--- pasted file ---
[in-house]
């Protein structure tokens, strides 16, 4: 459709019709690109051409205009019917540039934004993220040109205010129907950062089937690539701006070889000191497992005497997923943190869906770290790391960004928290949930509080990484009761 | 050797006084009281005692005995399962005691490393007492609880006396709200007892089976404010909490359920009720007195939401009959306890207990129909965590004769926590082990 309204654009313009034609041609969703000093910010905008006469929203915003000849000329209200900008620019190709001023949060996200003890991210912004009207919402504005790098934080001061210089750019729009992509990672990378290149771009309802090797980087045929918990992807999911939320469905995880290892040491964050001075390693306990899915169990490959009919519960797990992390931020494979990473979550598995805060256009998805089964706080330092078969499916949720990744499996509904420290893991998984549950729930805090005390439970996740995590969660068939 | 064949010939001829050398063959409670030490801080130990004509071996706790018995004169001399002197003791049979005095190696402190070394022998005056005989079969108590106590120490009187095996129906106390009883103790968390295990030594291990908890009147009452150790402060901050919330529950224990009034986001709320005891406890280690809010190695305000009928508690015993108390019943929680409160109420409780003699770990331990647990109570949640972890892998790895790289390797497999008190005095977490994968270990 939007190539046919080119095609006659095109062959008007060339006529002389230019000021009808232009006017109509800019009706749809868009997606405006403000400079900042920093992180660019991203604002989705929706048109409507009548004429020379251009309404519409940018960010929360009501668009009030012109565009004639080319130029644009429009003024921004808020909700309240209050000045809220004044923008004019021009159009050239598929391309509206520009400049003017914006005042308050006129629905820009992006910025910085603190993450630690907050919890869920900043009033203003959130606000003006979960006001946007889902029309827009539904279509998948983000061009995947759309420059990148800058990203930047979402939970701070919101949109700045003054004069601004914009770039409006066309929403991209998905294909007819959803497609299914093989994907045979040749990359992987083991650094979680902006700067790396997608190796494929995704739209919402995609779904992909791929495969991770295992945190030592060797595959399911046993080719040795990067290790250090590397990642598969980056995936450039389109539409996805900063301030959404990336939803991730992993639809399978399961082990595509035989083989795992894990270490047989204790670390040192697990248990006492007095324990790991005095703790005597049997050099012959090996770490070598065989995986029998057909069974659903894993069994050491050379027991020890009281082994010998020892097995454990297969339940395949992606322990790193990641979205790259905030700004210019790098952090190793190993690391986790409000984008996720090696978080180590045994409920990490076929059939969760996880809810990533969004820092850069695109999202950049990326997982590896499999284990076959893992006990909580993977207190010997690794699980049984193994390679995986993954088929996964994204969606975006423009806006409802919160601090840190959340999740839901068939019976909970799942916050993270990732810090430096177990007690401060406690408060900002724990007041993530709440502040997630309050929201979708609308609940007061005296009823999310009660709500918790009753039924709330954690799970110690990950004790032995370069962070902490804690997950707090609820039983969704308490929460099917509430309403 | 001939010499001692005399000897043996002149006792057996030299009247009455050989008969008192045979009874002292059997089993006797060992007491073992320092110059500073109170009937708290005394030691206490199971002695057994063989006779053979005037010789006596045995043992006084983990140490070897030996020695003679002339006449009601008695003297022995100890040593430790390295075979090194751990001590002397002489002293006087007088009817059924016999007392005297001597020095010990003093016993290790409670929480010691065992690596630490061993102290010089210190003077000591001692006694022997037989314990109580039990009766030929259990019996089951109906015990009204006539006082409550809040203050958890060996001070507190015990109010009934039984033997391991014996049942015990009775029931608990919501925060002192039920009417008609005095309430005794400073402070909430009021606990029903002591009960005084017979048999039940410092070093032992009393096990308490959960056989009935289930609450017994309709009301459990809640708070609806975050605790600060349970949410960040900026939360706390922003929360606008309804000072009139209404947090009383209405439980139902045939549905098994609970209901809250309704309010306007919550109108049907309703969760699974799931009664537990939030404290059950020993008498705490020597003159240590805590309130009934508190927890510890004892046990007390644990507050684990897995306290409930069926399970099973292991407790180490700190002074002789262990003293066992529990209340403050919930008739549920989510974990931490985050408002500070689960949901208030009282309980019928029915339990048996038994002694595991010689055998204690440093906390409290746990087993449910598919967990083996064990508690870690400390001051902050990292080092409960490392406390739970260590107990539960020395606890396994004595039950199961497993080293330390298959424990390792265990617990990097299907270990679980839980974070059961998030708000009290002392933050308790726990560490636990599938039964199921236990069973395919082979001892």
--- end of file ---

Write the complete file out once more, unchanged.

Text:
[in-house]
């Protein structure tokens, strides 16, 4: 459709019709690109051409205009019917540039934004993220040109205010129907950062089937690539701006070889000191497992005497997923943190869906770290790391960004928290949930509080990484009761 | 050797006084009281005692005995399962005691490393007492609880006396709200007892089976404010909490359920009720007195939401009959306890207990129909965590004769926590082990 309204654009313009034609041609969703000093910010905008006469929203915003000849000329209200900008620019190709001023949060996200003890991210912004009207919402504005790098934080001061210089750019729009992509990672990378290149771009309802090797980087045929918990992807999911939320469905995880290892040491964050001075390693306990899915169990490959009919519960797990992390931020494979990473979550598995805060256009998805089964706080330092078969499916949720990744499996509904420290893991998984549950729930805090005390439970996740995590969660068939 | 064949010939001829050398063959409670030490801080130990004509071996706790018995004169001399002197003791049979005095190696402190070394022998005056005989079969108590106590120490009187095996129906106390009883103790968390295990030594291990908890009147009452150790402060901050919330529950224990009034986001709320005891406890280690809010190695305000009928508690015993108390019943929680409160109420409780003699770990331990647990109570949640972890892998790895790289390797497999008190005095977490994968270990 939007190539046919080119095609006659095109062959008007060339006529002389230019000021009808232009006017109509800019009706749809868009997606405006403000400079900042920093992180660019991203604002989705929706048109409507009548004429020379251009309404519409940018960010929360009501668009009030012109565009004639080319130029644009429009003024921004808020909700309240209050000045809220004044923008004019021009159009050239598929391309509206520009400049003017914006005042308050006129629905820009992006910025910085603190993450630690907050919890869920900043009033203003959130606000003006979960006001946007889902029309827009539904279509998948983000061009995947759309420059990148800058990203930047979402939970701070919101949109700045003054004069601004914009770039409006066309929403991209998905294909007819959803497609299914093989994907045979040749990359992987083991650094979680902006700067790396997608190796494929995704739209919402995609779904992909791929495969991770295992945190030592060797595959399911046993080719040795990067290790250090590397990642598969980056995936450039389109539409996805900063301030959404990336939803991730992993639809399978399961082990595509035989083989795992894990270490047989204790670390040192697990248990006492007095324990790991005095703790005597049997050099012959090996770490070598065989995986029998057909069974659903894993069994050491050379027991020890009281082994010998020892097995454990297969339940395949992606322990790193990641979205790259905030700004210019790098952090190793190993690391986790409000984008996720090696978080180590045994409920990490076929059939969760996880809810990533969004820092850069695109999202950049990326997982590896499999284990076959893992006990909580993977207190010997690794699980049984193994390679995986993954088929996964994204969606975006423009806006409802919160601090840190959340999740839901068939019976909970799942916050993270990732810090430096177990007690401060406690408060900002724990007041993530709440502040997630309050929201979708609308609940007061005296009823999310009660709500918790009753039924709330954690799970110690990950004790032995370069962070902490804690997950707090609820039983969704308490929460099917509430309403 | 001939010499001692005399000897043996002149006792057996030299009247009455050989008969008192045979009874002292059997089993006797060992007491073992320092110059500073109170009937708290005394030691206490199971002695057994063989006779053979005037010789006596045995043992006084983990140490070897030996020695003679002339006449009601008695003297022995100890040593430790390295075979090194751990001590002397002489002293006087007088009817059924016999007392005297001597020095010990003093016993290790409670929480010691065992690596630490061993102290010089210190003077000591001692006694022997037989314990109580039990009766030929259990019996089951109906015990009204006539006082409550809040203050958890060996001070507190015990109010009934039984033997391991014996049942015990009775029931608990919501925060002192039920009417008609005095309430005794400073402070909430009021606990029903002591009960005084017979048999039940410092070093032992009393096990308490959960056989009935289930609450017994309709009301459990809640708070609806975050605790600060349970949410960040900026939360706390922003929360606008309804000072009139209404947090009383209405439980139902045939549905098994609970209901809250309704309010306007919550109108049907309703969760699974799931009664537990939030404290059950020993008498705490020597003159240590805590309130009934508190927890510890004892046990007390644990507050684990897995306290409930069926399970099973292991407790180490700190002074002789262990003293066992529990209340403050919930008739549920989510974990931490985050408002500070689960949901208030009282309980019928029915339990048996038994002694595991010689055998204690440093906390409290746990087993449910598919967990083996064990508690870690400390001051902050990292080092409960490392406390739970260590107990539960020395606890396994004595039950199961497993080293330390298959424990390792265990617990990097299907270990679980839980974070059961998030708000009290002392933050308790726990560490636990599938039964199921236990069973395919082979001892």